“Anything like this would have to have the agreement of the parties in Northern Ireland and is something that we would not support as a Government because we stand with the victims, the families who’ve been bereaved and damaged as a a consequence of these actions.”
Sinn Féin leader Mary Lou McDonald has claimed that her party has not at any stage called for amnesty for anyone.
Speaking on RTÉ radio’s News at One, Ms McDonald called on the Irish Government to use all available diplomatic channels across Europe and internationally but particularly in the United States, to exert maximum pressure on the British state “to come in line, to cease their unilateral action, but not just that, but to actually get back to Stormont House, get back to what we agreed, to demonstrate some level of respect and some level of humility for the absolute nightmare that they have caused and sustained for countless families.”
Ms McDonald denied that any stage had her party argued for an amnesty “for anyone.”
“The British action now has nothing to do with Republican prisoners and has everything to do with British soldiers.
“What the British here are proposing is not to give any level of comfort to members of the IRA or any group, this is about their boys, it’s about their soldiers.
Ms McDonald acknowledged that so-called ‘letters of comfort’ had been issued to IRA prisoners. This was under the peace agreement and was for prisoners who were in prison serving sentences, she explained.
The issue of how to deal with the past was “a long running sore”. The Stormont Agreement was an internationally binding agreement, she said and the Government now had to be forceful in its engagement with the British government, she said.
“The British state has consistently acted in this way and it’s time to draw a line under it.”
Responding to the development, Northern Ireland deputy First Minister Michelle O’Neill tweeted: “Reports that British government are to legislate for an amnesty for their state forces is another slap in the face to victims.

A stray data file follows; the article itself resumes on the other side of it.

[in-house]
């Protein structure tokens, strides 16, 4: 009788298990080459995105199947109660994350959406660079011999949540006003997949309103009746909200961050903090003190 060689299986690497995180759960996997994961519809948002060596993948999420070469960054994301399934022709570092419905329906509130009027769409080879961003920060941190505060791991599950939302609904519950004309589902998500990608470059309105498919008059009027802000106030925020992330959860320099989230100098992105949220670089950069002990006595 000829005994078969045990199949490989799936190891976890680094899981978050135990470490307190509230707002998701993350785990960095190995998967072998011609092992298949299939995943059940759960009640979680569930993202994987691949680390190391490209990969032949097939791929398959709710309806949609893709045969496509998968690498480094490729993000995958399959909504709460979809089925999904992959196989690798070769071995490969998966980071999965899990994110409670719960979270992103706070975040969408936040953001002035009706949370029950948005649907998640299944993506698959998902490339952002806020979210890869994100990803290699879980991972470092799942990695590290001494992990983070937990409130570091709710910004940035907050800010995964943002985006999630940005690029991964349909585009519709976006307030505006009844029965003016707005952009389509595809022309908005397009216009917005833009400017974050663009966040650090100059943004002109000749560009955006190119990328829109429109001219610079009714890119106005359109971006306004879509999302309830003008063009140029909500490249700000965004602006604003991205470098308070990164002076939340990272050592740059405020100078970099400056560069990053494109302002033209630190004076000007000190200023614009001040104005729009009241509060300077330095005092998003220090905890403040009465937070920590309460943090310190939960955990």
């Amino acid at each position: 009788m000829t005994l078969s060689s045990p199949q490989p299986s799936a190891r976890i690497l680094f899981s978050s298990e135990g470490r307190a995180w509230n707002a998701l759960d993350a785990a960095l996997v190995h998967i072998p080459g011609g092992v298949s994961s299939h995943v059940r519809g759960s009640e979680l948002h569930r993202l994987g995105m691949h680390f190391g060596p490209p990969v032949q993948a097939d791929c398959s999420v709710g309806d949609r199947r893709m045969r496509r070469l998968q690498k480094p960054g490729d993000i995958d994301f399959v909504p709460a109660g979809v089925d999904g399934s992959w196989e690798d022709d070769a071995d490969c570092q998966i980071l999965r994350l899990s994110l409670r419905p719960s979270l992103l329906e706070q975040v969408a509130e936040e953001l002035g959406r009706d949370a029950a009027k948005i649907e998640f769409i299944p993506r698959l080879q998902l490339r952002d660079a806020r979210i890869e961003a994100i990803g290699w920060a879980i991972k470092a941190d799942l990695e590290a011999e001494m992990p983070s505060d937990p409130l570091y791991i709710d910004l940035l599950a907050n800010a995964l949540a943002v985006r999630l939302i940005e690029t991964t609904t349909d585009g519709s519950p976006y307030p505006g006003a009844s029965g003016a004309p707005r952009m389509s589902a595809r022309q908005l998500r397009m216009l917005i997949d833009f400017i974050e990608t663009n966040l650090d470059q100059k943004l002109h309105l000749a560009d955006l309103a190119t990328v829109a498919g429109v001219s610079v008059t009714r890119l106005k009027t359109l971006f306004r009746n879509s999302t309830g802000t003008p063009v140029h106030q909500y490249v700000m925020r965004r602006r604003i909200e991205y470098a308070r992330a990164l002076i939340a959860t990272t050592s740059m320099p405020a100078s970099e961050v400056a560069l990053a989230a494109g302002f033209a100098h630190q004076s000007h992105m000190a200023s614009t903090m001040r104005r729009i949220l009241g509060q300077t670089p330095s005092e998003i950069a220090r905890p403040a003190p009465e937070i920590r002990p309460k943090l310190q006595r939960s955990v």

“Another cynical move that will put British forces beyond the law. This is legal protection for those involved in state murder. This is not acceptable.”
SDLP leader Colum Eastwood has described the proposed amnesty as the biggest betrayal of victims by a UK government.
It was very difficult for anyone to have faith in the UK government as they were the “most cynical and untrustworthy” UK government “we have seen in many years.”
Mr Eastwood told RTÉ radio’s Morning Ireland that he and his party had been worried about this possibility for some time. The UK government had acted unilaterally by briefing the “Tory press” on the eve of an election without informing the Irish Government. “It is an absolute disgrace and a real betrayal of victims.”
“This government does not care. It is prepared to ride rough-shod over people.” Reconciliation would be difficult if the government continued to “act like this.”
Mr Eastwood said he believed every victim was entitled to seek access to truth and justice and they were also entitled to seek information on the death of their loved ones.
The glorification of violence was not good, he added. “Our society is sick. The government’s action had left people hurt. Announcing such a decision on the night before an election was not the way to do it.